The point here is that the taxes you’ll owe on your traditional 401(k) savings in retirement put even more pressure on your investments to perform better and bring in higher returns. Meanwhile, retirement savings inside of Roth accounts take taxes out of the equation entirely.
It’s a pretty clear choice: Take advantage of Roth IRAs—and Roth 401(k)s—whenever and wherever you can!
How the Flexibility of a Roth IRA Works in Your Favor
While your 401(k) plan might not have a lot of mutual funds to pick from, you can choose any of the thousands of existing mutual funds for your Roth IRA. How do you know which funds are right for your portfolio? Work with an investment pro you trust to help you weigh the pros and cons of different fund options.
With thousands of funds to choose from, you can select good growth stock mutual funds to build what the investing experts call a “well-diversified portfolio” to grow your retirement nest egg.
That might sound like boring investment lingo, but aside from increasing the amount you invest for retirement, spreading out your investments by selecting a balanced mix of mutual funds is probably the best thing you can do with your retirement savings.
A Roth IRA gives you the freedom to choose a balanced mix of mutual funds for retirement. You should split your portfolio evenly between these four types of mutual funds: growth, aggressive growth, growth and income, and international.
How Do Your 401(k) and Roth IRA Work Together?
When you invest in your workplace 401(k) and a Roth IRA, you combine the power of the match in your workplace 401(k) with the tax-free withdrawals and flexible fund options of a Roth IRA. It’s a winning combo!
Investing in two retirement accounts isn’t complicated. You just have to do some quick math. Once you’re debt-free and have an emergency fund with 3–6 months’ of expenses, you should invest 15% of your gross income for retirement. That means if you make $50,000 per year, you should invest $7,500 into retirement savings.
How do you divide that between your 401(k) and Roth IRA? If your employer matches contributions up to 4% of your pay, for example, then you’d contribute $2,000 a year to your 401(k). The remaining $5,500 would go into your Roth IRA. Boom. You’re done!
- What if my employer doesn’t match contributions? If that’s the case, max out your Roth IRA first. If you still have money to invest, you can invest in your company plan and at least take advantage of your 401(k)’s tax benefits.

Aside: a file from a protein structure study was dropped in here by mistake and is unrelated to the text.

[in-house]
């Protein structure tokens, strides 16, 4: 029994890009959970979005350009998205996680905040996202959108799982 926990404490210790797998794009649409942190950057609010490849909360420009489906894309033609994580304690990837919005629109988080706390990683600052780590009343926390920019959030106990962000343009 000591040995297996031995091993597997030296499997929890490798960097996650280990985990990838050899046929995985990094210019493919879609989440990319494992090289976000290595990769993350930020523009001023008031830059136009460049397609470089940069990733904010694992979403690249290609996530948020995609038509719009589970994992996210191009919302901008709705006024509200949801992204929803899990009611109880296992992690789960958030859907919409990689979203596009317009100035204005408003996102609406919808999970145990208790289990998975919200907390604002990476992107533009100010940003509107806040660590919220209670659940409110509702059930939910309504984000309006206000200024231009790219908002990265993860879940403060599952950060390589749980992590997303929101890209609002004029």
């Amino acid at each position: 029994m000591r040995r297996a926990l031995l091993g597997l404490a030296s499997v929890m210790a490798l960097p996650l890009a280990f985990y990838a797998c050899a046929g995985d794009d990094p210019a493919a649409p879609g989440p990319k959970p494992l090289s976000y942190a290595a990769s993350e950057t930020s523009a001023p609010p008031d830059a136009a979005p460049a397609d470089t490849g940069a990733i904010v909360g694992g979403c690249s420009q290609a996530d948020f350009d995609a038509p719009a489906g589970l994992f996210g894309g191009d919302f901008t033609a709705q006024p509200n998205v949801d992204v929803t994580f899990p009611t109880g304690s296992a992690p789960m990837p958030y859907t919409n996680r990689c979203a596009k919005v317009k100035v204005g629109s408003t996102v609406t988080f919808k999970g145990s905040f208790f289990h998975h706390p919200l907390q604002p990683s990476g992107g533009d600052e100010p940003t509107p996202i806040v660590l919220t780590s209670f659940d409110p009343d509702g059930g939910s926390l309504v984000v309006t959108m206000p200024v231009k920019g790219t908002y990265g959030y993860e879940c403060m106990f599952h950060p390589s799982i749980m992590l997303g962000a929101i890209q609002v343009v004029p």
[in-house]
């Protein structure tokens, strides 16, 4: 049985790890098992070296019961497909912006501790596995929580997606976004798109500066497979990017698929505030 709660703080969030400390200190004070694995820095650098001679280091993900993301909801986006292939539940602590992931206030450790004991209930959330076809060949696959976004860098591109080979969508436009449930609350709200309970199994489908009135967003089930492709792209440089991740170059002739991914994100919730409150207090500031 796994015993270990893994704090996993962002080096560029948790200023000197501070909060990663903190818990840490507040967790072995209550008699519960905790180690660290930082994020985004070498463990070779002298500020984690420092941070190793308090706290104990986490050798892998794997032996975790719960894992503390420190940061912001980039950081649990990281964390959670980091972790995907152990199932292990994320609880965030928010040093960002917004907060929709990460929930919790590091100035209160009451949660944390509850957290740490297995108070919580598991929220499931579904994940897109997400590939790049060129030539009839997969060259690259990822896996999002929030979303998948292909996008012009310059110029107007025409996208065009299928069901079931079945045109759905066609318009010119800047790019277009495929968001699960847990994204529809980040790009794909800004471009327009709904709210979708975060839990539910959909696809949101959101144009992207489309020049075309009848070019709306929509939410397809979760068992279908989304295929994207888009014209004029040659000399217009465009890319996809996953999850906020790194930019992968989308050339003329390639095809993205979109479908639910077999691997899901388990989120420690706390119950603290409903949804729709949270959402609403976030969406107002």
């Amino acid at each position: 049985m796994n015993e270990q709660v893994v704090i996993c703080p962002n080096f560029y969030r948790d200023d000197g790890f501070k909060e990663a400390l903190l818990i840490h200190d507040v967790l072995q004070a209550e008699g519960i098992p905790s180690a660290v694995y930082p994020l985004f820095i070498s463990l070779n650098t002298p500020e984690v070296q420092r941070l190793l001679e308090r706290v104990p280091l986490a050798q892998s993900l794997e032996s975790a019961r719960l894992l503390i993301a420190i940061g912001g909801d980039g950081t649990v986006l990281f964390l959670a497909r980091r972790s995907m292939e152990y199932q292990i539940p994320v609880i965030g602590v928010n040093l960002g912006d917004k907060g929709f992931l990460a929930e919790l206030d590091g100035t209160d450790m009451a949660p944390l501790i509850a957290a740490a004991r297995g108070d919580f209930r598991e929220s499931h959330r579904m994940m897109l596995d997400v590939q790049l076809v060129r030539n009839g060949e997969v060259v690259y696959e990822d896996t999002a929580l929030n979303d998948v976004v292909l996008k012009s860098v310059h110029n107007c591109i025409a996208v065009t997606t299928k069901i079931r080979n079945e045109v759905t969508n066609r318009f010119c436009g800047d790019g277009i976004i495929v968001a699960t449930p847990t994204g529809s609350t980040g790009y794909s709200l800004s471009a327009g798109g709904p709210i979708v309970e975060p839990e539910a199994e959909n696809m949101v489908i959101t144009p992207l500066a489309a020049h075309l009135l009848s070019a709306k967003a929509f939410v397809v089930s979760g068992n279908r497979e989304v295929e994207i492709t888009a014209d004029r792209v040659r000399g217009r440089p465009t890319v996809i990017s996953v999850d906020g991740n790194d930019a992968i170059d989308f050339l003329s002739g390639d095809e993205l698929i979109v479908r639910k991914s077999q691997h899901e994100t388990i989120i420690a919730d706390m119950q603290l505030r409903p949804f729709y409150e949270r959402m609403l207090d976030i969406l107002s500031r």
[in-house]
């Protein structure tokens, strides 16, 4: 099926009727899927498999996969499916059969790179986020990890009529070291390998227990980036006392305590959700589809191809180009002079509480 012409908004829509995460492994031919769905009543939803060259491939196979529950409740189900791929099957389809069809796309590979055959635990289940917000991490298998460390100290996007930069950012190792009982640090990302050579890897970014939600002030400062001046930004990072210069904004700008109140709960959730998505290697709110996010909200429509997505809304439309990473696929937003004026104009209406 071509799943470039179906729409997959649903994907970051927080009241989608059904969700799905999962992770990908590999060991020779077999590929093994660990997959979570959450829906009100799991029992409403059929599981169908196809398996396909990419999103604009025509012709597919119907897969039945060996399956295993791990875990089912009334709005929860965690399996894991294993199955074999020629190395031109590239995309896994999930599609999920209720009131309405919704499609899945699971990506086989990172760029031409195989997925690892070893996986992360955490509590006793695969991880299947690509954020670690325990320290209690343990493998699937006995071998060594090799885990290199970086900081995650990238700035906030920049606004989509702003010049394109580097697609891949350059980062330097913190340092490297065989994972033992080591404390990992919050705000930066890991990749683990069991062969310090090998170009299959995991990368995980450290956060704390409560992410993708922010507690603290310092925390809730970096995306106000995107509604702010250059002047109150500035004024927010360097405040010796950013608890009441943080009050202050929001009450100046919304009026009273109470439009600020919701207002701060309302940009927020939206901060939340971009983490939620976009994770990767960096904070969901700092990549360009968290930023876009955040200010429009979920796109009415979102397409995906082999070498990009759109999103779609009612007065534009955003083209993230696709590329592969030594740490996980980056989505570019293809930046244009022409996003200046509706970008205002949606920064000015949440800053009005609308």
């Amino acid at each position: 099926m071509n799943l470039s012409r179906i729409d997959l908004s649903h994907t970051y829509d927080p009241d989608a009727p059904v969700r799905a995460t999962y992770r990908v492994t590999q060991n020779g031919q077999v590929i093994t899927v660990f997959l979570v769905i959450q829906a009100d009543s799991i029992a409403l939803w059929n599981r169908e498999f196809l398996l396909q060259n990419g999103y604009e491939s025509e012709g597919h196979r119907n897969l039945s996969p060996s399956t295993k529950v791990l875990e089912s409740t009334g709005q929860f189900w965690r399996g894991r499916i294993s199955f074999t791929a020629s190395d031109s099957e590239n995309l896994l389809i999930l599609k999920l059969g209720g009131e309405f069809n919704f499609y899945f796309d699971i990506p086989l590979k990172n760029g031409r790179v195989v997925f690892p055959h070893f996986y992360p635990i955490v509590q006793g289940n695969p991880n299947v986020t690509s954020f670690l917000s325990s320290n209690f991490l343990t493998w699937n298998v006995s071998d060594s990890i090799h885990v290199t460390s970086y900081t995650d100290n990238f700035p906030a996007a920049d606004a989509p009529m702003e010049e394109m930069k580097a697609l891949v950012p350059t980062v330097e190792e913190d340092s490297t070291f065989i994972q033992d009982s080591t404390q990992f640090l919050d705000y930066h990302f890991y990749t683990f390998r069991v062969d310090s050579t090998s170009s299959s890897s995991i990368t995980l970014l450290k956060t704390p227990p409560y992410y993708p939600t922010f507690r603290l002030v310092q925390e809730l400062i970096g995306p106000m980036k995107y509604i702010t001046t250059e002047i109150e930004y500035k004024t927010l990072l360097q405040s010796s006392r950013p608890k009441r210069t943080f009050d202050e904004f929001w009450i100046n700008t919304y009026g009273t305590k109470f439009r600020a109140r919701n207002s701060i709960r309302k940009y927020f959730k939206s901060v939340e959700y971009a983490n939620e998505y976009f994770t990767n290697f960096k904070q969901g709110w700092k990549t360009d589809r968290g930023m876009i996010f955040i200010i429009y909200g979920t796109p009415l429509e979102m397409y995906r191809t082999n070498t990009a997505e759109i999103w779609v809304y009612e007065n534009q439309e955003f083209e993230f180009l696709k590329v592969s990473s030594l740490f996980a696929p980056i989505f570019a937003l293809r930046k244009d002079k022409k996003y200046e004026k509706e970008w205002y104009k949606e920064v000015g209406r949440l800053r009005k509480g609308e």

- What if my employer doesn’t offer a retirement plan at all? Go max out your Roth IRA first. And then, if you still haven’t hit 15%, you can open up a taxable brokerage account to invest in growth stock mutual funds.
- What if I max out my Roth IRA and still haven’t met my 15% goal? The contribution limit for Roth IRAs in 2022 is $6,000 per person, and it increases to $7,000 if you’re 50 or older.3 So it’s possible that you might not reach 15% of your income after maxing out your Roth IRA. Don’t worry! If that happens, go back to your 401(k) and invest the rest there to take advantage of your 401(k)’s tax-deferred growth.
- What if my employer offers a Roth 401(k) option? Great! A Roth 401(k) works almost exactly like a Roth IRA. It’s funded with after-tax dollars, so your contributions grow tax-free. That means when you withdraw money in retirement, you won’t have to pay taxes on your contributions or its growth—but you will have to pay taxes on the match your employer provided. If you have good mutual funds to choose from, you can simply invest your entire 15% in your Roth 401(k).
Get Team 401(k) and Team Roth IRA on the Same Side
When it comes to your 401(k) and a Roth IRA, there’s no need to pick sides! The investments you choose for both accounts should complement each other. They should work together to help you make the most of the stock market’s growth while limiting your risk.
Don’t know where to start? The SmartVestor program can connect you with experienced investment professionals who can help you find out if you’re on track to meet your retirement goals and what you can do to make your outlook even brighter.